Telehealth Saving Lives and Providing Education in Extreme Conflict Regions
Telehealth is a term used to describe remote health monitoring, and more specifically the technology that enables this monitoring.
Only in his mid-30s now, Dr Waheed Arian was born in Kabul, Afghanistan, in 1983 and spent his childhood in the middle of the Soviet conflict. Due to the intensified fighting in Kabul, Dr Arian’s family made the decision to flee to Pakistan.
Arriving in what they hoped would be a sanctuary in a Pakistan refugee camp, the whole family had to live in a single room with no proper power supply or air conditioning. The blistering heat and unsanitary conditions combined to make illness widespread. As a result, Dr Arian suffered from a potentially-fatal combination of malnutrition, malaria and TB.
Whilst living in the refugee camp, Dr Arian dreamt of becoming a doctor, so he could help others. As Kabul becoming increasingly dangerous, Dr Arian’s family sent him to the UK. Dr Arian studied medicine at Cambridge University. He then practised medicine in Basildon and Thurrock University Hospitals, before moving to Aintree University Hospital.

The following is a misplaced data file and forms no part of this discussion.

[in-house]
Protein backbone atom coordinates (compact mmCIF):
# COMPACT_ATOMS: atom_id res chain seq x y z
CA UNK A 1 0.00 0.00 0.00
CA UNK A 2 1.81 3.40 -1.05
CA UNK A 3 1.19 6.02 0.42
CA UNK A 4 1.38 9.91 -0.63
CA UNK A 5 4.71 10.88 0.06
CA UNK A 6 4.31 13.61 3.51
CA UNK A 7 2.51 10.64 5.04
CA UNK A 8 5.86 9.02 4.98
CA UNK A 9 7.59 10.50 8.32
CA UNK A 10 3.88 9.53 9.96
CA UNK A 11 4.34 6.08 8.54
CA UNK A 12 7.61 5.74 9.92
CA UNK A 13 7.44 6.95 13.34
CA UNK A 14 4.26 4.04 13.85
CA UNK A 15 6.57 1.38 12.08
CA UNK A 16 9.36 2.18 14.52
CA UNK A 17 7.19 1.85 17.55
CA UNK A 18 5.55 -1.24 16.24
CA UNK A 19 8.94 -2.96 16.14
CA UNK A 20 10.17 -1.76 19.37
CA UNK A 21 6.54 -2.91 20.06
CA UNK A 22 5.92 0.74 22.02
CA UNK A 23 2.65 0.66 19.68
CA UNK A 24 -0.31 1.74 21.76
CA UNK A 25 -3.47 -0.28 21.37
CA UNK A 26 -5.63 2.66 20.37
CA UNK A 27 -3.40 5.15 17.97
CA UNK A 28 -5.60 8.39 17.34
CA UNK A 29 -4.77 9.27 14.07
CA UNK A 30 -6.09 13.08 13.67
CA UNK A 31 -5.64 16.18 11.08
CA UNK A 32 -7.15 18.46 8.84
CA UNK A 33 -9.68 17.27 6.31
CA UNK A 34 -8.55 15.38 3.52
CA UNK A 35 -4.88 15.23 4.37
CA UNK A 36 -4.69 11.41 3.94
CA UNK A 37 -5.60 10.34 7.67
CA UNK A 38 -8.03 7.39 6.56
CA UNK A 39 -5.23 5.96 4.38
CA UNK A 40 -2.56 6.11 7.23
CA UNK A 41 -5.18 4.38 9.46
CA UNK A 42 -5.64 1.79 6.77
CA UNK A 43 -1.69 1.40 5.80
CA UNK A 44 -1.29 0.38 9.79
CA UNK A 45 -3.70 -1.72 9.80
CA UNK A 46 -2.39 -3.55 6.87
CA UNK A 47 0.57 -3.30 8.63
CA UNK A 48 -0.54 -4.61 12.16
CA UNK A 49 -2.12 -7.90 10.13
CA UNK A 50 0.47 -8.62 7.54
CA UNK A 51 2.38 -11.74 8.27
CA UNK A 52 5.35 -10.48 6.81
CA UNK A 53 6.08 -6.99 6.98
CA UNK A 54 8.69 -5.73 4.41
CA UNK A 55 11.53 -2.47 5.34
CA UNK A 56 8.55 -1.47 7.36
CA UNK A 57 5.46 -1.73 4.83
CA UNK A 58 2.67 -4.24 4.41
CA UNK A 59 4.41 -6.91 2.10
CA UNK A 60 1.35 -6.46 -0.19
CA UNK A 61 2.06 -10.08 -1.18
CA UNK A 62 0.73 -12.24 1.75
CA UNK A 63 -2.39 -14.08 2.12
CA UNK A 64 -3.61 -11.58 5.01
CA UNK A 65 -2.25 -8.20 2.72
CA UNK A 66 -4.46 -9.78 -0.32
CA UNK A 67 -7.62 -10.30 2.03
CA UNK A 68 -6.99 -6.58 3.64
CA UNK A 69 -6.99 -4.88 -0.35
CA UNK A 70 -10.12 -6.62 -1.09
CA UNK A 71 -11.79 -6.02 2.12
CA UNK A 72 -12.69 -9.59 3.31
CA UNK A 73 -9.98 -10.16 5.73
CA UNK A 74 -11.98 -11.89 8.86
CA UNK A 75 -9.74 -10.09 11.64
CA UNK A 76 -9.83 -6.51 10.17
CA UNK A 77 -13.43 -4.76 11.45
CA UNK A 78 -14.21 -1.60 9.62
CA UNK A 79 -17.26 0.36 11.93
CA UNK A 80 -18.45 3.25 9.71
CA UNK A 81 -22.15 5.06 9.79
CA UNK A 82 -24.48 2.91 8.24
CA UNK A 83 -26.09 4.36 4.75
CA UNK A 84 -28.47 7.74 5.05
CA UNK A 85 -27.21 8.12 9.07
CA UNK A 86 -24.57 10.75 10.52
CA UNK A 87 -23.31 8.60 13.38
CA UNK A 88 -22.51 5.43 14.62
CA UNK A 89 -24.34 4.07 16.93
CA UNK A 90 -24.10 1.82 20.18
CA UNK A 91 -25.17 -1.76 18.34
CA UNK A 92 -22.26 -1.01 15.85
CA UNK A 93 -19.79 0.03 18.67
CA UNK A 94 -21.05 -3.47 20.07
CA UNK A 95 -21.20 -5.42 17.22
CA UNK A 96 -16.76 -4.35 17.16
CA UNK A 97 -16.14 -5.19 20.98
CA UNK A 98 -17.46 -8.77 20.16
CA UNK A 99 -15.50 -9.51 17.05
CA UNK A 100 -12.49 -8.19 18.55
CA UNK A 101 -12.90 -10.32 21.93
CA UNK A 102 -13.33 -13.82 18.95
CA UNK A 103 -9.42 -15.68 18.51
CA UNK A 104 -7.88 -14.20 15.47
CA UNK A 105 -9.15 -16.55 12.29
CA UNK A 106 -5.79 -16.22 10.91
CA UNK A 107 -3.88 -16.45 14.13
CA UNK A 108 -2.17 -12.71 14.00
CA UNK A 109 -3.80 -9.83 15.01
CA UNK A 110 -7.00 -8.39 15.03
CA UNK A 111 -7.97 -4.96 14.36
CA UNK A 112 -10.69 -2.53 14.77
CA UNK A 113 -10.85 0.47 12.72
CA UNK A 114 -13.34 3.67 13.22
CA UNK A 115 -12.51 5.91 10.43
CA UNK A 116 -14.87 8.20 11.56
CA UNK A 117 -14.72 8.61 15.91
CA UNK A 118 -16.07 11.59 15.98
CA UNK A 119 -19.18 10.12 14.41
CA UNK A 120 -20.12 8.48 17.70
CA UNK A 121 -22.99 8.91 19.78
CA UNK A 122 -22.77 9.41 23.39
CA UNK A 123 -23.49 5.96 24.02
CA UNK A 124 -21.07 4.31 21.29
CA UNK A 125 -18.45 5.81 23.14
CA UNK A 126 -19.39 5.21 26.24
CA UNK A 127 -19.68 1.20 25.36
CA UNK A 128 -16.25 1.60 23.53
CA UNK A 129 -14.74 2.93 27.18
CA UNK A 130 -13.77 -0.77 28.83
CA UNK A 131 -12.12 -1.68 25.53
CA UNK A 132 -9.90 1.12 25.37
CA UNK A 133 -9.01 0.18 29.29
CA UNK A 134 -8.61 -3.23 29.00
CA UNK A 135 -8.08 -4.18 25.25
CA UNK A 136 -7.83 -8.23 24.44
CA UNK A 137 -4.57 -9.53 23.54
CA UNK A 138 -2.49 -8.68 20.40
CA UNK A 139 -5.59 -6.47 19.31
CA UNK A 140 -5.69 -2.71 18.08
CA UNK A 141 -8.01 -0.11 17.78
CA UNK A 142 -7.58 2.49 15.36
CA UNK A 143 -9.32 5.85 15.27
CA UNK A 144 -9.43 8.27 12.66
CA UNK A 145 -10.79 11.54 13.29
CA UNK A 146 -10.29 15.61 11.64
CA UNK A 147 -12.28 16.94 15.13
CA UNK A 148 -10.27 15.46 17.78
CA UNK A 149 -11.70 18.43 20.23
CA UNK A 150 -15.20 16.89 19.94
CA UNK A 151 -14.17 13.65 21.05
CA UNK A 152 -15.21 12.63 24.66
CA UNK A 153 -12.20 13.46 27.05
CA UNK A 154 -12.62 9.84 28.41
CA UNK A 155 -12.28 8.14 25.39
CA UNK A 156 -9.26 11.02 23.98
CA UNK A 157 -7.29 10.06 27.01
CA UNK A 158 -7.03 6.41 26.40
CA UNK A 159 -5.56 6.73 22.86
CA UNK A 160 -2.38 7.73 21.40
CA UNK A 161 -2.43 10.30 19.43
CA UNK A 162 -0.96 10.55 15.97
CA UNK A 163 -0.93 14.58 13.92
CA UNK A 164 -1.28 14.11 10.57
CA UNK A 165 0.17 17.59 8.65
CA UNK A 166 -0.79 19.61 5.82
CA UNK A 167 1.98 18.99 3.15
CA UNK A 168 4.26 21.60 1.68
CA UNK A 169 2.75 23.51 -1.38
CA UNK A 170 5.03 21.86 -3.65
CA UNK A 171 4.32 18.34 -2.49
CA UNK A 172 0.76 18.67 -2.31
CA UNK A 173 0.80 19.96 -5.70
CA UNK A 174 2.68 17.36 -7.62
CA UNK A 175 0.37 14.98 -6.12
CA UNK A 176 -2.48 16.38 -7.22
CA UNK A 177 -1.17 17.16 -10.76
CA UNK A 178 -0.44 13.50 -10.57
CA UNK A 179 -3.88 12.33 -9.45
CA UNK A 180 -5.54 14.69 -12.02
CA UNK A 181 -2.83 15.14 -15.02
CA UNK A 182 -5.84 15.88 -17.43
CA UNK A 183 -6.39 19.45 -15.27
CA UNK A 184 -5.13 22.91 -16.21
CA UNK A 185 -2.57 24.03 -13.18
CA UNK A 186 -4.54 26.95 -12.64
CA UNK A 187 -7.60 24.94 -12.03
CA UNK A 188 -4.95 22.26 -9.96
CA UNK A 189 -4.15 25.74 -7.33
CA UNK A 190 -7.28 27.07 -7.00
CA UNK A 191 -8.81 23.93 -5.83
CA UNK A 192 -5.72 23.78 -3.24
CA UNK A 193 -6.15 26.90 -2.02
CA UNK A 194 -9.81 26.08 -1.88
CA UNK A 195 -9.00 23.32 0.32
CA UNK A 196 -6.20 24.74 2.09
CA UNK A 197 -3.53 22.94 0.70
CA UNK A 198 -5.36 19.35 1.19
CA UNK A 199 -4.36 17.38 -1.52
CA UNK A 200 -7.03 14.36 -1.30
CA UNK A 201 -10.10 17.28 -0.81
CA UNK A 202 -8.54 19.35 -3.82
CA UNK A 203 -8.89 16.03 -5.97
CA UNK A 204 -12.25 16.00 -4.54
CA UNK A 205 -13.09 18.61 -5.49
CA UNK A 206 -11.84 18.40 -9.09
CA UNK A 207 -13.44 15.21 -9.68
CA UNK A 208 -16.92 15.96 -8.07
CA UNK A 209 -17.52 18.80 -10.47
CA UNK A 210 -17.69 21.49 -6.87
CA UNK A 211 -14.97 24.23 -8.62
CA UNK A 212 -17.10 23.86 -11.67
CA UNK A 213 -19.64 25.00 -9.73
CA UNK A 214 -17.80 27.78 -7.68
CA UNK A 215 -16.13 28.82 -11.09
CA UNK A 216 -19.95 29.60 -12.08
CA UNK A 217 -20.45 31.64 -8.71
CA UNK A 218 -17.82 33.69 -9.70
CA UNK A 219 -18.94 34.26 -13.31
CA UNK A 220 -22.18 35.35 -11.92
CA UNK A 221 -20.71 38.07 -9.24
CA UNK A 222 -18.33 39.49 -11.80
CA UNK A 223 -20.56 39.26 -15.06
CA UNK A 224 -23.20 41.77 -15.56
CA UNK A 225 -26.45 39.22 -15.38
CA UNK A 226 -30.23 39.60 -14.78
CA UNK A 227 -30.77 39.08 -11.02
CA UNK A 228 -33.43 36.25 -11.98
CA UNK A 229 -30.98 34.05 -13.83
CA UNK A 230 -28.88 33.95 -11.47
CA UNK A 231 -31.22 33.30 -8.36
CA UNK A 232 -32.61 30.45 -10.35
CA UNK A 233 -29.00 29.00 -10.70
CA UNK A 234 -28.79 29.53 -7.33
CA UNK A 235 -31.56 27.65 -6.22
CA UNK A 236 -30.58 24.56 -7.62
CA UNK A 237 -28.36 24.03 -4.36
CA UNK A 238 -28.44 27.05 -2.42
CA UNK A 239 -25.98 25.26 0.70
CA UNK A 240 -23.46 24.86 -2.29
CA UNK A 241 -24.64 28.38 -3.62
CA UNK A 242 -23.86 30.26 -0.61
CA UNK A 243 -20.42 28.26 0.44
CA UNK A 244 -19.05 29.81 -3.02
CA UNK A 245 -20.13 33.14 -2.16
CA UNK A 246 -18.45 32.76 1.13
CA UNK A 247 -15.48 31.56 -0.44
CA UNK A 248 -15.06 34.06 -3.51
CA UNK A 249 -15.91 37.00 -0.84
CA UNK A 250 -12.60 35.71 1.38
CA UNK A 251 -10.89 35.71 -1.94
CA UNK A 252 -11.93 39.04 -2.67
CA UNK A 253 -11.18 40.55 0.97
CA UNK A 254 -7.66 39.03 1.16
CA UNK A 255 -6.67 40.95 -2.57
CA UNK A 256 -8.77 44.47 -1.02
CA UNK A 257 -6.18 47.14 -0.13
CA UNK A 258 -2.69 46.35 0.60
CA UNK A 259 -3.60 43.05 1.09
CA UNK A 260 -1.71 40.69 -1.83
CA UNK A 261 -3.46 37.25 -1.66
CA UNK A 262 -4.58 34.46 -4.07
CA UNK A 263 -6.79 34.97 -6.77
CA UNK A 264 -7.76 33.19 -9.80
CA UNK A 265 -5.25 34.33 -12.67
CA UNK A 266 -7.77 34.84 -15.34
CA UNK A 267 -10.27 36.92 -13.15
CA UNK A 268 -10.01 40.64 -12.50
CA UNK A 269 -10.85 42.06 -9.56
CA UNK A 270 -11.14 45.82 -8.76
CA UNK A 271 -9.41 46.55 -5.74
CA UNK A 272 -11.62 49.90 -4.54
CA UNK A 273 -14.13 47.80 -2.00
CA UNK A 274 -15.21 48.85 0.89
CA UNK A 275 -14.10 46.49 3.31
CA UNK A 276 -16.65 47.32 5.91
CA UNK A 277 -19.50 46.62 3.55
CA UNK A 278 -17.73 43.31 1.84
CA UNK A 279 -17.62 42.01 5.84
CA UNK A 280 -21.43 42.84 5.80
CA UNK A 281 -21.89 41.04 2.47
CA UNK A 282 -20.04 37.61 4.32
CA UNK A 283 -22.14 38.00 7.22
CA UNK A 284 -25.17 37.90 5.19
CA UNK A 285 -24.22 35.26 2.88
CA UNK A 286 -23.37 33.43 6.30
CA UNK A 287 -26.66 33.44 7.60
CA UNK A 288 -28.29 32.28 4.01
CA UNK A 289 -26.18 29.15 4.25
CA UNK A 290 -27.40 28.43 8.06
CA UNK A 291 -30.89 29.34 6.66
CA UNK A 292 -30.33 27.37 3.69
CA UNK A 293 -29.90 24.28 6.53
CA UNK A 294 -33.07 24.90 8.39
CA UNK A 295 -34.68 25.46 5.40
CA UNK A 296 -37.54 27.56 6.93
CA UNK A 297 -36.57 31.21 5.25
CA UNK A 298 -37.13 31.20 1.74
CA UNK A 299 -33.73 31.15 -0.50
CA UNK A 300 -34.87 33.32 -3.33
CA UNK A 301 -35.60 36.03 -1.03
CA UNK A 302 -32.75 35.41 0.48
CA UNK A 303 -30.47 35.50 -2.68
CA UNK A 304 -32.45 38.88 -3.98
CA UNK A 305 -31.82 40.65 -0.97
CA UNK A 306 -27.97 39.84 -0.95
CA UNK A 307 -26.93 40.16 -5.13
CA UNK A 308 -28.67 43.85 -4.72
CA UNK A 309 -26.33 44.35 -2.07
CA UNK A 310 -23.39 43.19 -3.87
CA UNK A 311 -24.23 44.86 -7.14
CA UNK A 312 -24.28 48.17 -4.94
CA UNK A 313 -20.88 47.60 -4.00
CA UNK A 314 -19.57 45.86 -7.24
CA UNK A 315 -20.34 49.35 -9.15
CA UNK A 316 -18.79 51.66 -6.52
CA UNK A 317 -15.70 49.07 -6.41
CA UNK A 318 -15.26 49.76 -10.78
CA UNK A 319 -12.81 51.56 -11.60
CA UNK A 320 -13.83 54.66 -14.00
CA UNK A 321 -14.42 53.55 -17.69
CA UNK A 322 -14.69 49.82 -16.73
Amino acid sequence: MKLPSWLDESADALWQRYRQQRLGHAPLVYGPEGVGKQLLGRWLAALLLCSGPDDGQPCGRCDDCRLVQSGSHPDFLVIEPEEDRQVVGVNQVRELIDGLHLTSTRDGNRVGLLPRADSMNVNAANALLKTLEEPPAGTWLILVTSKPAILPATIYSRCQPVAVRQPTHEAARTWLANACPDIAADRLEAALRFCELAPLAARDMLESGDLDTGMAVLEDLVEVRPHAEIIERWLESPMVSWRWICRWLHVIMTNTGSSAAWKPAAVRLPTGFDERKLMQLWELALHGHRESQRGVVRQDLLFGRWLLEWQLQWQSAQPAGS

Throughout this time, Dr Arian was using his annual leave to travel back to Afghanistan in order to assist medics treating patients injured in conflicts. He realised that many UK medics would like to help too, but could not travel safely to Afghanistan. Consequently, he established Arian Teleheal, a charity which now has 100 volunteer medics who advise their colleagues in Afghanistan and other countries using social media or other every-day technologies, with the purpose of ensuring that more people are able to access life-saving treatments.